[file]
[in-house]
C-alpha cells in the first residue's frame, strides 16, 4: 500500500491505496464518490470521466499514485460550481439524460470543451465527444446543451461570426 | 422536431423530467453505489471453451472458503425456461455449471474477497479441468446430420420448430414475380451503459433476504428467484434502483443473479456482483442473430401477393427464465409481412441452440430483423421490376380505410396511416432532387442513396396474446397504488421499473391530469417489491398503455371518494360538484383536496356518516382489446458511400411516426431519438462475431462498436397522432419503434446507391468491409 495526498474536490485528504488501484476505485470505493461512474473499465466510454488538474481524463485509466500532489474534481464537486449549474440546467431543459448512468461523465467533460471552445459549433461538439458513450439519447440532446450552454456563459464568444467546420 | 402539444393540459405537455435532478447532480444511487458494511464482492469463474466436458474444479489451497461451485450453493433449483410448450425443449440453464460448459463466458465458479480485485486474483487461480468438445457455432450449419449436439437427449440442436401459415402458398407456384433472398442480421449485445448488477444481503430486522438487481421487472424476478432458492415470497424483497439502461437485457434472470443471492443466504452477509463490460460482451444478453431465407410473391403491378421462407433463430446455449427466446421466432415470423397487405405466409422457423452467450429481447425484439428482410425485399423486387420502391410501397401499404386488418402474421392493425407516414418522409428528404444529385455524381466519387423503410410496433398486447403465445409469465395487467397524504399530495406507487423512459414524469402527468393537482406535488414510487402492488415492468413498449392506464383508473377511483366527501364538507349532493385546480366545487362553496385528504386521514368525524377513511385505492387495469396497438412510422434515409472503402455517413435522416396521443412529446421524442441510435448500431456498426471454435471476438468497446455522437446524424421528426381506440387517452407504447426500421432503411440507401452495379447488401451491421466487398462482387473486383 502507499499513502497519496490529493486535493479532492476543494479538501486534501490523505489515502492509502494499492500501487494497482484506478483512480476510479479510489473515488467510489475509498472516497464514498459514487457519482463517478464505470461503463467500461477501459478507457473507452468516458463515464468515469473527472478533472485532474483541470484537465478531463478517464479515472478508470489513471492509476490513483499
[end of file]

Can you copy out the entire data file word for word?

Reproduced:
[in-house]
C-alpha cells in the first residue's frame, strides 16, 4: 500500500491505496464518490470521466499514485460550481439524460470543451465527444446543451461570426 | 422536431423530467453505489471453451472458503425456461455449471474477497479441468446430420420448430414475380451503459433476504428467484434502483443473479456482483442473430401477393427464465409481412441452440430483423421490376380505410396511416432532387442513396396474446397504488421499473391530469417489491398503455371518494360538484383536496356518516382489446458511400411516426431519438462475431462498436397522432419503434446507391468491409 495526498474536490485528504488501484476505485470505493461512474473499465466510454488538474481524463485509466500532489474534481464537486449549474440546467431543459448512468461523465467533460471552445459549433461538439458513450439519447440532446450552454456563459464568444467546420 | 402539444393540459405537455435532478447532480444511487458494511464482492469463474466436458474444479489451497461451485450453493433449483410448450425443449440453464460448459463466458465458479480485485486474483487461480468438445457455432450449419449436439437427449440442436401459415402458398407456384433472398442480421449485445448488477444481503430486522438487481421487472424476478432458492415470497424483497439502461437485457434472470443471492443466504452477509463490460460482451444478453431465407410473391403491378421462407433463430446455449427466446421466432415470423397487405405466409422457423452467450429481447425484439428482410425485399423486387420502391410501397401499404386488418402474421392493425407516414418522409428528404444529385455524381466519387423503410410496433398486447403465445409469465395487467397524504399530495406507487423512459414524469402527468393537482406535488414510487402492488415492468413498449392506464383508473377511483366527501364538507349532493385546480366545487362553496385528504386521514368525524377513511385505492387495469396497438412510422434515409472503402455517413435522416396521443412529446421524442441510435448500431456498426471454435471476438468497446455522437446524424421528426381506440387517452407504447426500421432503411440507401452495379447488401451491421466487398462482387473486383 502507499499513502497519496490529493486535493479532492476543494479538501486534501490523505489515502492509502494499492500501487494497482484506478483512480476510479479510489473515488467510489475509498472516497464514498459514487457519482463517478464505470461503463467500461477501459478507457473507452468516458463515464468515469473527472478533472485532474483541470484537465478531463478517464479515472478508470489513471492509476490513483499